Life Cycle Assessment

Life Cycle Assessment (LCA) is a technique to assess the environmental aspects and the full range of potential environmental impacts associated with a product, process, or service:

  • By compiling an inventory of relevant energy and material inputs and environmental releases
  • By evaluating the potential environmental impacts associated with identified inputs and releases
  • By interpreting the results to help an organization make a more informed decision

The main goal of LCA is to compare the environmental performance of products and services throughout their life cycle and be able to choose the least burdensome one. It also can be used to enhance the environmental friendliness of a single product (eco-design) or to improve the overall environmental performance and public image of an organization ( Thus, LCA is useful for preventing pollution and assessing the long-term impact of green product design by helping its users develop environmental profiles of proposed environmental initiatives and green product/service design (e.g., renewable versus petro-chemical materials). LCA is also helpful for identifying areas where environmental improvements can be made.

LCA is typically composed of three interrelated components: a life cycle inventory analysis, a life cycle impact analysis, and a life cycle improvement analysis. The details of these components are described as:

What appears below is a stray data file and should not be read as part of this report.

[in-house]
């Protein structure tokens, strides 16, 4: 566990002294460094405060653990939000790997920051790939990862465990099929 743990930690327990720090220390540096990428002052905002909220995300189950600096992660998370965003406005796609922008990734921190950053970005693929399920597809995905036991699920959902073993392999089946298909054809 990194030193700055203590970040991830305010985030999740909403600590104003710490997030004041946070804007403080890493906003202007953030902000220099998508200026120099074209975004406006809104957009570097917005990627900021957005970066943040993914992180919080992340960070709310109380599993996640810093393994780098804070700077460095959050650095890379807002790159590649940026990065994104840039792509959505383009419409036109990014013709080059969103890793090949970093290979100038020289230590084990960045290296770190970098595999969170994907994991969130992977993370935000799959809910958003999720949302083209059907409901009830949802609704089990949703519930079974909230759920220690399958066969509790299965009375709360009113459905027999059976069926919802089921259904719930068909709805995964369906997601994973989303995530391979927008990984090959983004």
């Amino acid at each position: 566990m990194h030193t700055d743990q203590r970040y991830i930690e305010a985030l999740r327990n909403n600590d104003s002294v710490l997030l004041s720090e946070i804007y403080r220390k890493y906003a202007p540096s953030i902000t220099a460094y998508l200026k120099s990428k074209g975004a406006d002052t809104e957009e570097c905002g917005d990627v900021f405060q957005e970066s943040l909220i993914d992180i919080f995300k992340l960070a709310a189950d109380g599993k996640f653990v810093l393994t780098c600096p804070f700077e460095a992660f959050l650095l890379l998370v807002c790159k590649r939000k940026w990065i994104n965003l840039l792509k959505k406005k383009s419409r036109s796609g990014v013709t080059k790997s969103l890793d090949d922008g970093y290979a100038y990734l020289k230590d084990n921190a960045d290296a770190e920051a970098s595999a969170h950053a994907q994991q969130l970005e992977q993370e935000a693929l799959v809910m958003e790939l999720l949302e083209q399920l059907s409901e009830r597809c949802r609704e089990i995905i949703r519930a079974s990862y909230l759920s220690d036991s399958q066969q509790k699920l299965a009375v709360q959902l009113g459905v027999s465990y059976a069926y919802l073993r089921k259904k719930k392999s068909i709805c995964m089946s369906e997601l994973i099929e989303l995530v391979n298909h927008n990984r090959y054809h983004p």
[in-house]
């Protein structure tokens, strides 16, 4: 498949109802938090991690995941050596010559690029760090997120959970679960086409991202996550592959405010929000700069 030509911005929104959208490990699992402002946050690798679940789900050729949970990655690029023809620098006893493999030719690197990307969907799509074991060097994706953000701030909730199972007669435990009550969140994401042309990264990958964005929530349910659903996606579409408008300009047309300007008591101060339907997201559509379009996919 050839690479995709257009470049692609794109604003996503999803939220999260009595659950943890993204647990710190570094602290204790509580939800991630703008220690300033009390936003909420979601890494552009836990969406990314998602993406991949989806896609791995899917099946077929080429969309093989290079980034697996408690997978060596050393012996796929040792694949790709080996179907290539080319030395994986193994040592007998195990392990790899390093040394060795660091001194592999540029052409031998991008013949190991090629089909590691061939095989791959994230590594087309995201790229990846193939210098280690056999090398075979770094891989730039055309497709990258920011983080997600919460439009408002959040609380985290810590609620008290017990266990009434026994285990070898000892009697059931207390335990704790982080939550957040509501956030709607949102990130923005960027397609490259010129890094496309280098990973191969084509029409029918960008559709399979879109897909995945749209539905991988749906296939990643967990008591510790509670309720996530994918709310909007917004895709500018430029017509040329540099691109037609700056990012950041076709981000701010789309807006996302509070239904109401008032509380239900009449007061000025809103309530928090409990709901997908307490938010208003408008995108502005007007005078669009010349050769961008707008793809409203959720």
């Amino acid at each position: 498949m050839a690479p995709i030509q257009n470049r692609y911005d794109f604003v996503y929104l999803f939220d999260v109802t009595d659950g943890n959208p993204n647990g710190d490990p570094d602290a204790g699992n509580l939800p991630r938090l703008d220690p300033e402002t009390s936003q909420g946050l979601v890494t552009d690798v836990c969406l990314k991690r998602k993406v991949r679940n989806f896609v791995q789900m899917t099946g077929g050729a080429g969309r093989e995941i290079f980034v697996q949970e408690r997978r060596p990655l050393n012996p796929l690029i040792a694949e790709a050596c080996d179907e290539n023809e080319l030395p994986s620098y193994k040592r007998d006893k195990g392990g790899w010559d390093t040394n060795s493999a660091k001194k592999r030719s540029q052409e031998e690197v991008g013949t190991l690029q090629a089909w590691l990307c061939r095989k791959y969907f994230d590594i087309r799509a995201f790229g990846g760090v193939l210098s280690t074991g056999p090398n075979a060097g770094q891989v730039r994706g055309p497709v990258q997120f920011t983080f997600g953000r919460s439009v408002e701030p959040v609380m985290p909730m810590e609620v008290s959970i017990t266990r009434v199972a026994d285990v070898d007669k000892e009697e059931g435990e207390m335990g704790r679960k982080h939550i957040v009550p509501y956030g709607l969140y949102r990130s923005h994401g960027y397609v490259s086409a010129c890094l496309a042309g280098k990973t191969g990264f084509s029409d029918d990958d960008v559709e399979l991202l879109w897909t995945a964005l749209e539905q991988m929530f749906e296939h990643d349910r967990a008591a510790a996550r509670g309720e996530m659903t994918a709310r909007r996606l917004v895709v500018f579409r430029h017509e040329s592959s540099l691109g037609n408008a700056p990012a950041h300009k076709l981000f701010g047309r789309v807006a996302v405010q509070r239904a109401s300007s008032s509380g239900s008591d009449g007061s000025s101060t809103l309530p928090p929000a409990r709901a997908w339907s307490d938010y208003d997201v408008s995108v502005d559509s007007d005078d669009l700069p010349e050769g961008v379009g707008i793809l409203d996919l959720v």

• Life cycle inventory—An objective, data-based process of quantifying energy and raw material requirements, air emissions, waterborne effluents, solid waste, and other environmental releases incurred throughout the life cycle of a product, process, or activity.
  • Life cycle impact assessment—An evaluative process of assessing the effects of the environmental findings identified in the inventory component. The impact assessment should address both ecological and human health impacts, as well as social, cultural, and economic impacts.
  • Life cycle improvement analysis—An analysis of opportunities to reduce or mitigate the environmental impact throughout the whole life cycle of a product, process, or activity. This analysis may include both quantitative and qualitative measures of improvement, such as changes in product design, raw material usage, industrial processes, consumer use, and waste management.
Green Supply Chain Management
Reverse Logistics

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